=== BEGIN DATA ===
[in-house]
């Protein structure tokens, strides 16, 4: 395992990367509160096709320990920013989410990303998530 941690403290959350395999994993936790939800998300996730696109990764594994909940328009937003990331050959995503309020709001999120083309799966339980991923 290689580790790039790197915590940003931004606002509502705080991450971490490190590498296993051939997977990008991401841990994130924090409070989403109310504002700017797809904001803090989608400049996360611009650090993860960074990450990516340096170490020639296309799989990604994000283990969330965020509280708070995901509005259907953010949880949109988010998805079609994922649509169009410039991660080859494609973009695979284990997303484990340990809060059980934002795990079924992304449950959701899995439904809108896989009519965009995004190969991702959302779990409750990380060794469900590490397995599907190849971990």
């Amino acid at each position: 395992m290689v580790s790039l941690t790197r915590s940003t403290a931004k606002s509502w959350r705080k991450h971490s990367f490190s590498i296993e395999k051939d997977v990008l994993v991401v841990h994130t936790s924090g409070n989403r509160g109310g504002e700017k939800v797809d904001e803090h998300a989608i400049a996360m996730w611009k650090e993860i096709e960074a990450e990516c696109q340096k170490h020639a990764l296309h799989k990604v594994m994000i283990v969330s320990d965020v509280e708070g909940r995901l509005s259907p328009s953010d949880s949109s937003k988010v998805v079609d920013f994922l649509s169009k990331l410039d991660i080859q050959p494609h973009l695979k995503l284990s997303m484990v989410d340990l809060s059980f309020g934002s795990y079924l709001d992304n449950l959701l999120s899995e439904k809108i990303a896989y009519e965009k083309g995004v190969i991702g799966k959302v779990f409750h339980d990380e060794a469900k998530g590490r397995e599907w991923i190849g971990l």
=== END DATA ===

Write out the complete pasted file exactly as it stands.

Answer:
[in-house]
């Protein structure tokens, strides 16, 4: 395992990367509160096709320990920013989410990303998530 941690403290959350395999994993936790939800998300996730696109990764594994909940328009937003990331050959995503309020709001999120083309799966339980991923 290689580790790039790197915590940003931004606002509502705080991450971490490190590498296993051939997977990008991401841990994130924090409070989403109310504002700017797809904001803090989608400049996360611009650090993860960074990450990516340096170490020639296309799989990604994000283990969330965020509280708070995901509005259907953010949880949109988010998805079609994922649509169009410039991660080859494609973009695979284990997303484990340990809060059980934002795990079924992304449950959701899995439904809108896989009519965009995004190969991702959302779990409750990380060794469900590490397995599907190849971990």
């Amino acid at each position: 395992m290689v580790s790039l941690t790197r915590s940003t403290a931004k606002s509502w959350r705080k991450h971490s990367f490190s590498i296993e395999k051939d997977v990008l994993v991401v841990h994130t936790s924090g409070n989403r509160g109310g504002e700017k939800v797809d904001e803090h998300a989608i400049a996360m996730w611009k650090e993860i096709e960074a990450e990516c696109q340096k170490h020639a990764l296309h799989k990604v594994m994000i283990v969330s320990d965020v509280e708070g909940r995901l509005s259907p328009s953010d949880s949109s937003k988010v998805v079609d920013f994922l649509s169009k990331l410039d991660i080859q050959p494609h973009l695979k995503l284990s997303m484990v989410d340990l809060s059980f309020g934002s795990y079924l709001d992304n449950l959701l999120s899995e439904k809108i990303a896989y009519e965009k083309g995004v190969i991702g799966k959302v779990f409750h339980d990380e060794a469900k998530g590490r397995e599907w991923i190849g971990l």